When we think of witch hunts, we often think of Salem, Massachusetts, where mass hysteria spread. But throughout Early Modern Europe, over 50,000 people were killed for 'witchcraft'. In Wales, witch trials were few and far between. But today, we are seeing a different kind of fascination with witches. The rise of spirituality has incorporated witchcraft, and today we are seeing more people reclaim what it means to be a witch.

Anya Bergman, writer of The Witches of Vardø, is at the Hay Festival. She's arrived before her talk at 7 pm, where she is joined by Juno Dawson and Emilia Hart. All three women have written books that feed into what has been coined 'witcherature', or 'witchlit'. She started writing the book ten years ago, with it being published in January 2023.

"This is something we need to write about more," Anya says on the topic of why fiction about witches is seeing a surge. "These are stories that need to be reclaimed."

It's this reclamation of executed and trialled women that Anya wanted to tackle with this work. Every character except for Zare, a Sami boy character, is based on a real person. "Every single woman really existed. I felt a huge responsibility to honour their voices. It weighed on me heavily. 'Make sure you raise their voices with tenderness' became my motto. But also, in some way, the story gave them back some of the agency they may have lost."

The book is set in Norway. Anya has lived experience in Vardø, which helped her capture the vivid detail of the barren landscape. "I moved to Norway to write a book, but not this book. I was researching some things to do with that book when I came across the history of the witch trials in the far, far north of Norway. The tiny island of Vardø, far above the Arctic Circle. I was immediately interested and started delving into it. The original court records still exist. I started reading the original testimony of the women, and so immediately I was connecting to real women and their voices. That really sparked it. I was absolutely passionate about the fact I wanted to write this story."

In the wake of #MeToo, the need for strong feminist re-tellings has become ever the more important. Anya believes there is a 'contemporary relevance' to the work that is being published. "What I wanted to say in the book was about the women reclaiming not just the agency in terms of their voices, but also in their bodies. Sex came into the accusations and the way that the time period viewed women and their bodily functions, and sex, and it was all tied into the relationship with the Devil. You look at things like MeToo and you can see those parallels of patriarchal oppression and trauma for the women."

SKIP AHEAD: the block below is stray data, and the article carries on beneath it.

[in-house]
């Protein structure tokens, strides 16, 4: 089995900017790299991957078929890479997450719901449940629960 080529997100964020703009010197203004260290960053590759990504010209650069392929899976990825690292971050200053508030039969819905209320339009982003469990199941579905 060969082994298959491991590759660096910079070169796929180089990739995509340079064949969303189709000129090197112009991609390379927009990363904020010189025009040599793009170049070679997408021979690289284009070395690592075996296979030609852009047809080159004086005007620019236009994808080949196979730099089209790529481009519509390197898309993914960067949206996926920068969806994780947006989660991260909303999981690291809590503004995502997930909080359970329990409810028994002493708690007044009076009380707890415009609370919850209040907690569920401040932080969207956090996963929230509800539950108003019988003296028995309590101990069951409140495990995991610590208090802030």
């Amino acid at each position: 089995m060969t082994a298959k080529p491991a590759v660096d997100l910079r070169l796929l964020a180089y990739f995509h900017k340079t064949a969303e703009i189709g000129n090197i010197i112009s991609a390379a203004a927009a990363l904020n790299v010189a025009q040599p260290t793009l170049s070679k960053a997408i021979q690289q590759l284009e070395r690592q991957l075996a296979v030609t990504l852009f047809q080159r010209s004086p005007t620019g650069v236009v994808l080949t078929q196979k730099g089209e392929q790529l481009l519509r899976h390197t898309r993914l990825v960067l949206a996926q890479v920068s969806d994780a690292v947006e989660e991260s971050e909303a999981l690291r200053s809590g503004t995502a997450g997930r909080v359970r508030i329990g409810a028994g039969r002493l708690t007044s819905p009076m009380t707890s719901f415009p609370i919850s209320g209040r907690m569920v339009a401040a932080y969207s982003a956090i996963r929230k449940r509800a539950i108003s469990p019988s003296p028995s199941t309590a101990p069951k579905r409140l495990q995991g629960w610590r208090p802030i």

The Witches of Vardø
The Witches of Vardø, written by Anya Bergman (Jack Strange)

But there's also an element of fun for Anya, who has been drawn to witches since she can remember. The Witches of Vardø is more than just a re-telling. "I love history. I love Halloween. I love witches and fantasy." Anya says. She hopes that her book can shine a light on a period of history that often gets overlooked. "I also feel like we've forgotten about the real history, to the extent that it's not on the school curriculum."

She reminisces about a time she spoke to students, who hadn't heard of real-life witch trials. "We need to change the way we educate about the history of witch trials. It's a massive part of European history. It should be included in children's education. It was 300 years of persecution. Over 50,000 people were executed. Men as well, children too, but around 87% were women. One of the oldest prejudices of time is misogyny. There were many different reasons why there were witch hunts, but it was a factor."

Sat in the green room of the Hay Festival, Anya is excited to explore the town of books in the Powys countryside. "I'm really excited. I've always dreamed of going to Hay. My mum always used to talk about it, and she always wanted to go. I love Wales. One of my first trips was hiking around north Wales." She now lives in County Kerry and believes the Hay landscape is similar. "I'm looking forward to exploring it more, and it's a very special event."

Hay Festival
(Billie Charity)

Anya isn't stopping at Vardø. She already has a new book in the works. "The next novel I'm working on is called The Tarot Reader of Versailles. What I want to do in my books is go back into the past, and raise lost voices, but not just of Queens and notable women, but of poor women as well. Which is more challenging because they're not documented as much. It's based on a real woman."

Anya has experience with tarot, having once used the cards to read for people at markets. "I've always been into that side of things. I'm not a witch. I don't practice Wicca. I've always been interested in the spiritual side of my life. I've always worked with tarot. People's attitudes to tarot have really, really changed, using it as a tool for self-awareness. It's very important to me that the book is grounded in reality as well. That I don't lose the reader in esoteric meanderings."

It's this change of perception that has helped books on witches reach the masses. "Even though it tells the story of a very dark time, and there is tense material in there, my intention is to bring in magic realism to liberate the women from that trauma of patriarchal colonisation."